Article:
Chair Mike Orr added, “We are very excited for our system as we look toward making this $11.5 million dollar investment in our children. We knew we didn’t have enough money to look at all nine schools, so the consensus of both boards was to focus on the aging elementary schools. Knowing that once the commissioners borrow the money, resulting in a 15 year payback commitment of the county, Dr. Tipton and the School Board take very serious the responsibility of making the best decisions possible for Yancey County Schools now and in the future.”
In compiling the assessment, Cox and Dowty did a complete tour of each facility, with specific attention to infrastructure as well as safety issues and concerns within each school. A Powerpoint was presented detailing concerns with each school site that ranged from undersized campuses and classrooms to highly combustible construction material and aging infrastructure within the buildings.
After the presentation, the floor was opened for questions and comments from the school board and then time was allowed for public input.
At the May 2nd Yancey County School Board meeting, Technology Director Kay Ball updated Dr. Tipton and board members on the progress of implementing the free myON Reader within the school district.
The myON program provides all students access to thousands of titles of digital books for reading during the summer months. Every student in Yancey County Schools now has an individual myON account. They will be able to select books of their personal interest and reading levels. Books from the myON collection may either be read online or downloaded to digital devices. Mrs. Ball said key personnel at each school will be trained to assist students in learning how to use the myON program prior to leaving for summer vacation.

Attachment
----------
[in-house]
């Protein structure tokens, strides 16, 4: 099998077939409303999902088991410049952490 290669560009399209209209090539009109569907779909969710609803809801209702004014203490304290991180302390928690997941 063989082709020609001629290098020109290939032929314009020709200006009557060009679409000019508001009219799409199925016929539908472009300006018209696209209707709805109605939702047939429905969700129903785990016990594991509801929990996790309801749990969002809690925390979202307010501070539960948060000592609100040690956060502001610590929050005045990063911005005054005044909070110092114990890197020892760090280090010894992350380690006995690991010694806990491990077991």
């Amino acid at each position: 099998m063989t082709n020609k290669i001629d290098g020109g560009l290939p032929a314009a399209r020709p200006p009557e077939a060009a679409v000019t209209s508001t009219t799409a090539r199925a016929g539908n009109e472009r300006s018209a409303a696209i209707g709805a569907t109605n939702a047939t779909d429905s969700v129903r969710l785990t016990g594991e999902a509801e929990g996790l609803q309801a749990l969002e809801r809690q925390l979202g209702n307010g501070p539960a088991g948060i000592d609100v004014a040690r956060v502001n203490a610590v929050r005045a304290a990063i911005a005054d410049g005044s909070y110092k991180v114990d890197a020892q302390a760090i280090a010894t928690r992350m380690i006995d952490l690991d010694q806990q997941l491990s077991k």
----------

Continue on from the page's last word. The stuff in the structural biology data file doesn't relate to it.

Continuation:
Superintendent Tony Tipton stated, “It is our desire that students take advantage of this program to maintain or even advance their personal reading levels during the summer months rather than to regress as is often the case when students aren’t reading as much.” Mrs. Ball went on to say, “We know that every student does not have Internet access at home, but there are many WiFi hot spots throughout the county where students may visit to download up to twenty titles to personal devices.”
myON supports a variety of digital devices including iPads, iPods, Nooks, Kindles and smart phones. School media centers will be opened throughout the summer for additional access. For more information, contact the media coordinator or the assistant technology facilitator at your student’s school.
of the Yancey County Board of Education
PLEASE TAKE NOTICE that the Yancey County Board of Education shall, pursuant to NC General Statute 143-33(c), hold meetings at the following designated place and time:
Dates and Purpose of Meetings:
May 16, 2016 Preliminary Facilities Needs Assessment / Special Personnel Meeting
June 6, 2016 Regular Meeting
June 20, 2016 Special Personnel Meeting
July 5, 2016 Regular Meeting (date changed to accommodate July 4th)
July 18, 2016 Special Personnel Meeting
August 1, 2016 Regular Meeting
August 15, 2016 Special Personnel Meeting
September 12, 2016 Regular Meeting
October 3, 2016 Regular Meeting
November 7, 2016 Regular Meeting
December 5, 2016 Regular Meeting
Time of Meetings:
Place of Meetings:
YCS Central Office Building
Posted 05-04-16 1:48 p.m.
This is YCS and this is to clarify what has happened today.
YCS did receive a call from the Town of Burnsville that a water line break had occurred and was told that it would not be repaired for a couple of hours.
The decision was made for early dismissal—which involves all our schools because of our bus system . . . However, shortly after the decision to dismiss was made, the water was restored.
YCS will not dismiss school early today, Friday, April 29, 2016, BUT parents who received the dismissal information and were enroute to pick up their children DID have their children released to them without an early dismissal being charged against them. We do apologize for the confusion.